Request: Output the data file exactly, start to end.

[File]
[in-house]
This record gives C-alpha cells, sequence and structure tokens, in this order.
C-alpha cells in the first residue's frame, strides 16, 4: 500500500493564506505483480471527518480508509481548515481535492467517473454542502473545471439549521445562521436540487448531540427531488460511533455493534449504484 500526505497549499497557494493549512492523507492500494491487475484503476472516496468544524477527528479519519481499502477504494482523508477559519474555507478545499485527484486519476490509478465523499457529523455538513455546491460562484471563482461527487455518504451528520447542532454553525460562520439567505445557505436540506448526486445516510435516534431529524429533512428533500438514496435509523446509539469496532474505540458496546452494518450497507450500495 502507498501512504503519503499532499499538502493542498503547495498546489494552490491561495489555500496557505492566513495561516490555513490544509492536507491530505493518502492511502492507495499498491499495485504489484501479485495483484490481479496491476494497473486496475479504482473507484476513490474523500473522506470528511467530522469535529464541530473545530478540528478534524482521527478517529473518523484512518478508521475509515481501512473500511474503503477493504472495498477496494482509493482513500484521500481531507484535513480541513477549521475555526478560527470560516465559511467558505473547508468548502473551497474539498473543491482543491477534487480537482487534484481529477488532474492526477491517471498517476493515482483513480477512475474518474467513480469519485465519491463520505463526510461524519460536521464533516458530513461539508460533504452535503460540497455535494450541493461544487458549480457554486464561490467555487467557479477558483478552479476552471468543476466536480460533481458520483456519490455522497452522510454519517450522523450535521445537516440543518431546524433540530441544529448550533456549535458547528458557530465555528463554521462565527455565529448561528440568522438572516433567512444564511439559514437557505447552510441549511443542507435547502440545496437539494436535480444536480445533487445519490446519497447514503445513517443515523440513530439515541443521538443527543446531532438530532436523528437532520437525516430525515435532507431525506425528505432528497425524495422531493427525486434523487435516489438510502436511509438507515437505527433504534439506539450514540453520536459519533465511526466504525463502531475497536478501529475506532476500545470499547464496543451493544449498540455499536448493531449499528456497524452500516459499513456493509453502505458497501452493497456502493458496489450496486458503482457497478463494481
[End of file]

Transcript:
[in-house]
This record gives C-alpha cells, sequence and structure tokens, in this order.
C-alpha cells in the first residue's frame, strides 16, 4: 500500500493564506505483480471527518480508509481548515481535492467517473454542502473545471439549521445562521436540487448531540427531488460511533455493534449504484 500526505497549499497557494493549512492523507492500494491487475484503476472516496468544524477527528479519519481499502477504494482523508477559519474555507478545499485527484486519476490509478465523499457529523455538513455546491460562484471563482461527487455518504451528520447542532454553525460562520439567505445557505436540506448526486445516510435516534431529524429533512428533500438514496435509523446509539469496532474505540458496546452494518450497507450500495 502507498501512504503519503499532499499538502493542498503547495498546489494552490491561495489555500496557505492566513495561516490555513490544509492536507491530505493518502492511502492507495499498491499495485504489484501479485495483484490481479496491476494497473486496475479504482473507484476513490474523500473522506470528511467530522469535529464541530473545530478540528478534524482521527478517529473518523484512518478508521475509515481501512473500511474503503477493504472495498477496494482509493482513500484521500481531507484535513480541513477549521475555526478560527470560516465559511467558505473547508468548502473551497474539498473543491482543491477534487480537482487534484481529477488532474492526477491517471498517476493515482483513480477512475474518474467513480469519485465519491463520505463526510461524519460536521464533516458530513461539508460533504452535503460540497455535494450541493461544487458549480457554486464561490467555487467557479477558483478552479476552471468543476466536480460533481458520483456519490455522497452522510454519517450522523450535521445537516440543518431546524433540530441544529448550533456549535458547528458557530465555528463554521462565527455565529448561528440568522438572516433567512444564511439559514437557505447552510441549511443542507435547502440545496437539494436535480444536480445533487445519490446519497447514503445513517443515523440513530439515541443521538443527543446531532438530532436523528437532520437525516430525515435532507431525506425528505432528497425524495422531493427525486434523487435516489438510502436511509438507515437505527433504534439506539450514540453520536459519533465511526466504525463502531475497536478501529475506532476500545470499547464496543451493544449498540455499536448493531449499528456497524452500516459499513456493509453502505458497501452493497456502493458496489450496486458503482457497478463494481